Meet Me in Miami

While most tourists flock directly to showy South Beach, locals know the real action is on the mainland. Over the last few years, Miami has quickly matured into a nucleus of world-class art, high-end fashion, chef-driven restaurants, and luxury hotels. Here’s a local’s guide to experiencing the sunny city by neighborhood — plus, why February is the best time to be there. (Hint: it involves brunch with Southern darling Trisha Yearwood.)


An aerial view of Wynwood Walls Garden as guests wander through the murals. (Photo credit: Will Graham)

While the premier art show Art Basel only takes place once a year in Miami, Wynwood is bursting with mind-blowing art all year round. Plus, with some of the best food spots in the city and enough breweries for a day-long craft beer crawl, the neighborhood is worthy of several stops during vacation.

MUST SEE/DO: With 50-city blocks packed with vivid street art and sky-high murals by renowned and emerging artists from around the world, you can spend hours wandering the streets and snapping Instagram-worthy photos. Start your tour at the neighborhood’s backbone, Wynwood Walls, a maze of eclectic walls that are always evolving, then peruse art galleries and locally owned shops such as lifestyle boutique Frangipani and funky clothing shop Nomad Tribe. You can also join the massive crowds for Art Walk, a huge block party that happens every second Saturday.;;

Roasted cauliflower with creamy goat cheese and a shishito herb vinaigrette served up at Wynwood’s KYU restaurant. (Photo credit: Juan Fernando Ayora)

Fuel your morning with a cold brew at neighborhood institution Panther Coffee, where you’ll sit outside on their shaded patio for endless people watching. A must-stop for lunch or dinner is buzzy Asian-barbeque restaurant KYU (Time magazine recently named it “Best Restaurant in Florida”), where standouts include soft shell crab steamed buns, a head of roasted cauliflower that’s meant to mingle with creamy goat cheese and a shishito herb vinaigrette, and Korean fried chicken that’s fried twice for extra crispiness.;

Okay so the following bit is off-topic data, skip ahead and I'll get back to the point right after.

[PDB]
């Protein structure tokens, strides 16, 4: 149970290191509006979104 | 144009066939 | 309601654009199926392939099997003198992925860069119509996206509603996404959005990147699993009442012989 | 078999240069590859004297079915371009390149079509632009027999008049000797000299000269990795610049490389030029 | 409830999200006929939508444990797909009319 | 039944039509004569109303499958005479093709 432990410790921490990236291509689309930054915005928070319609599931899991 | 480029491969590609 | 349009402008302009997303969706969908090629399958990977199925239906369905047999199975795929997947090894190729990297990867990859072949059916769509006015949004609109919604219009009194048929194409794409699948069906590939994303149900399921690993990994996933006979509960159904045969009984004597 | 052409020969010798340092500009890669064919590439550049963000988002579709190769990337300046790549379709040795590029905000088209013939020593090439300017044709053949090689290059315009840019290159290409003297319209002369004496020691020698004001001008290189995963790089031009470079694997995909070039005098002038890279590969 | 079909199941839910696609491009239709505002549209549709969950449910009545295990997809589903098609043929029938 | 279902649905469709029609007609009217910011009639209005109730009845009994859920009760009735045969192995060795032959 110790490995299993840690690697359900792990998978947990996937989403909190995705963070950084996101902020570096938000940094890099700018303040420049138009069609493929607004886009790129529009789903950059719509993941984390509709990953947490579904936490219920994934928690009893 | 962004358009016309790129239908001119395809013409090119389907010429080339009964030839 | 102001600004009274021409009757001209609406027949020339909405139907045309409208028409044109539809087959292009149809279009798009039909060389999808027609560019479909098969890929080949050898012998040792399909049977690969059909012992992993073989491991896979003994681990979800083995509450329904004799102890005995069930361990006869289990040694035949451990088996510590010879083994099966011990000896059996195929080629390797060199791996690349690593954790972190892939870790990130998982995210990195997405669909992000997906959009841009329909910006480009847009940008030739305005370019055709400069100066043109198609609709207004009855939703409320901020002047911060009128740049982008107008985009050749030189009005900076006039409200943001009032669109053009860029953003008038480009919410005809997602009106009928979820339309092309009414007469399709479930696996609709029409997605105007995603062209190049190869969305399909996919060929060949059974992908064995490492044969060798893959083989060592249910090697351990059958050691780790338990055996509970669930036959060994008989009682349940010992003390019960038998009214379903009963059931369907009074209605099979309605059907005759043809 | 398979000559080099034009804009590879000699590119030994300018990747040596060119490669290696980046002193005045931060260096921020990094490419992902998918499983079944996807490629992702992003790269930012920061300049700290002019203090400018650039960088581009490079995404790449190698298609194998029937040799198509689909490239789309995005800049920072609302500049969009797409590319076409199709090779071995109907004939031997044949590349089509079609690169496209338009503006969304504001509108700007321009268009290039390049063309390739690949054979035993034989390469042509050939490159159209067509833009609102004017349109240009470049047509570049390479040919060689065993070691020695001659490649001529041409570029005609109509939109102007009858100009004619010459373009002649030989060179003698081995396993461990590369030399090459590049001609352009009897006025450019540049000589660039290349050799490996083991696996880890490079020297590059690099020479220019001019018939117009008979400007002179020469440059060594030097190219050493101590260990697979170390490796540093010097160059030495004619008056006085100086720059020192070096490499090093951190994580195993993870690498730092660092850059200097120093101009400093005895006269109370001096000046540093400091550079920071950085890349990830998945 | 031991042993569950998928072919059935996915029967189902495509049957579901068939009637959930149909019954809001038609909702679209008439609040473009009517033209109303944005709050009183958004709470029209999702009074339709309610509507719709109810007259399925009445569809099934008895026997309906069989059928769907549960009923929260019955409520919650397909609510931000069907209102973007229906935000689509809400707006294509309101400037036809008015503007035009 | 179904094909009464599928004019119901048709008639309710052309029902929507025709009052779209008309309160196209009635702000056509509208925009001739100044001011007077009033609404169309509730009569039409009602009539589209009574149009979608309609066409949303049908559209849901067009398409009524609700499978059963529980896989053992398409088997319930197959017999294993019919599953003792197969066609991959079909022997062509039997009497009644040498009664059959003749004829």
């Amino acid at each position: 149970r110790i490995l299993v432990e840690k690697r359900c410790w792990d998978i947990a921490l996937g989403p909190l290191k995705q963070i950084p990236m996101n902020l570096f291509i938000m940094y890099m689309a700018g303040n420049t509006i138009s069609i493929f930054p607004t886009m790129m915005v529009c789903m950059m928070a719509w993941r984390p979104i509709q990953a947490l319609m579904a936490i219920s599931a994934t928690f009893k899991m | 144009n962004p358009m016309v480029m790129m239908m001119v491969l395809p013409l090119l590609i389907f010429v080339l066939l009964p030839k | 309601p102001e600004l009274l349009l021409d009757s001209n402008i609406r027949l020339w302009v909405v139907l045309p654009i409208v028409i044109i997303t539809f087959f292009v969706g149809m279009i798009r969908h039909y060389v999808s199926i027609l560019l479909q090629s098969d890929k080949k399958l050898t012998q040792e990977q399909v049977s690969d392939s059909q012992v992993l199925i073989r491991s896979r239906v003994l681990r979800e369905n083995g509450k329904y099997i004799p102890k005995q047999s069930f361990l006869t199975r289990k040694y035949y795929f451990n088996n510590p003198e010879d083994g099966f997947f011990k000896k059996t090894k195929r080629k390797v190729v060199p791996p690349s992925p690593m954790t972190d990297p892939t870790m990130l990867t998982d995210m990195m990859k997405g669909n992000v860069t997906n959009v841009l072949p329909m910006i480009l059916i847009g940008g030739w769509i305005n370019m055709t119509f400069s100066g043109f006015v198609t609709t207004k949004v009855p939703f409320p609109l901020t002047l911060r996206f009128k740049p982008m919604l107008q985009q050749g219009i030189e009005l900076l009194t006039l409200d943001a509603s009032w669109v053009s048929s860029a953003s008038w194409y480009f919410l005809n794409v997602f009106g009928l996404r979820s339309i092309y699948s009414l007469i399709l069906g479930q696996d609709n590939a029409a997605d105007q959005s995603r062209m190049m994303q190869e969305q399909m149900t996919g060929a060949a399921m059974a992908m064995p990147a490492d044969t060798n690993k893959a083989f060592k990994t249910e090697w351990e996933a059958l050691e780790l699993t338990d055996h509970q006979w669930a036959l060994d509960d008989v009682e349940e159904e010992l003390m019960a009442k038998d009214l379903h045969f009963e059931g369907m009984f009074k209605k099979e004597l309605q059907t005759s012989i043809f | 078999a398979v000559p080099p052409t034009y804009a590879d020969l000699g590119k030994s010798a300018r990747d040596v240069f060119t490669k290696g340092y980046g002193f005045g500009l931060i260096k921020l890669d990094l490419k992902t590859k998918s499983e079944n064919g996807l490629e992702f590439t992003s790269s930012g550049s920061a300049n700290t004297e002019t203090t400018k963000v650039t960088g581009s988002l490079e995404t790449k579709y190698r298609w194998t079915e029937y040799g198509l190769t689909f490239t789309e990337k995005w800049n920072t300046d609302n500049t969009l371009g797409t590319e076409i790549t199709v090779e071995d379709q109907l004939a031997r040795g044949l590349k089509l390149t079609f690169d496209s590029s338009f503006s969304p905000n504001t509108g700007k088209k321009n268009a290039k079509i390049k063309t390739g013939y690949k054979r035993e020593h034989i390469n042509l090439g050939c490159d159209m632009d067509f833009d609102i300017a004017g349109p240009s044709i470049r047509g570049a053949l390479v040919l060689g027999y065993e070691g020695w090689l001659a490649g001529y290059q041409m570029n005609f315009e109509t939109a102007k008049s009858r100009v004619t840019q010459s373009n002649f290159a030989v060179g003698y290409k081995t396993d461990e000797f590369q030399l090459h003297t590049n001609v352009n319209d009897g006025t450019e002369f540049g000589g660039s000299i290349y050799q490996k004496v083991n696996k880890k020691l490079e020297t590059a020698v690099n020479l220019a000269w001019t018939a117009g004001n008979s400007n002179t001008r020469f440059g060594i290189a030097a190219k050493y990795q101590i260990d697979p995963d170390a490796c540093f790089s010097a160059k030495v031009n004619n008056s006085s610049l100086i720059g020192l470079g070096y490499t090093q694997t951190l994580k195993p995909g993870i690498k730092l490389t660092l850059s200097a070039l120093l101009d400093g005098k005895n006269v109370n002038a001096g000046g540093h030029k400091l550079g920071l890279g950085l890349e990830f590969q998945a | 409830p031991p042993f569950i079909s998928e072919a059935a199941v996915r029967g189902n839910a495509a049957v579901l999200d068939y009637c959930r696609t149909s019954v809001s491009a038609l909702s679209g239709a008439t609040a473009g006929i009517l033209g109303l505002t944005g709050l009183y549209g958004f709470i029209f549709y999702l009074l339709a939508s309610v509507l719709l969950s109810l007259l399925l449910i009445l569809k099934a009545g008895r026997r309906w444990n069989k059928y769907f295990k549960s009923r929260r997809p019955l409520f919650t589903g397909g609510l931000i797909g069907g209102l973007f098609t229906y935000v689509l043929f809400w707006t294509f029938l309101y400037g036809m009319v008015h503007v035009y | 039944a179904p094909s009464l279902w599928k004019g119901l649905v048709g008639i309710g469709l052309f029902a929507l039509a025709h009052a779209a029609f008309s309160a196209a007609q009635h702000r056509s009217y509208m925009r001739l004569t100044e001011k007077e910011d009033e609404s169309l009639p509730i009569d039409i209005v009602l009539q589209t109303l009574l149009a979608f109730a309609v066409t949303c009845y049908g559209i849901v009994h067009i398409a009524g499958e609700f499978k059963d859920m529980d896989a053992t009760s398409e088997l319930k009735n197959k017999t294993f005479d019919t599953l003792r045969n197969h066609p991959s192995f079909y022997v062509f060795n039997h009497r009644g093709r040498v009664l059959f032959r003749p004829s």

Frozen desserts at Cielito Artisan Pops can be dipped in chocolate and adorned with endless toppings from torched marshmallows to sprinkles.

Miami has joined the nationwide doughnut craze, and Wynwood boasts two tasty contenders. Brave the lines at Salty Donut for artisanal doughnuts in addictive flavors like maple bacon or guava and cream cheese; or pop-in nearby Federal Doughnuts, the first location outside Philly, which shines with hot cinnamon brown sugar doughnuts and a fried chicken sandwich with a strong following. Since it’s always hot in Miami, visit Cielito Artisan Pops for cold treats that can be dipped in Venezuelan chocolate and adorned with anything from torched marshmallows to edible rose petals. saltydonut. com;;

Craft beer lovers can bounce between four different breweries like J. Wakefield Brewing; or for creative cocktails and a bird’s-eye view of the artsy ‘hood, find the private entrance to Wynwood’s first and only rooftop lounge, No. 3 Social.;



Located just a few minutes north of Wynwood — so you can visit both neighborhoods in a day — the Miami Design District is an 18-block creative hub of art, design, architecture, high fashion, and fine dining that you won’t find anywhere else in the world.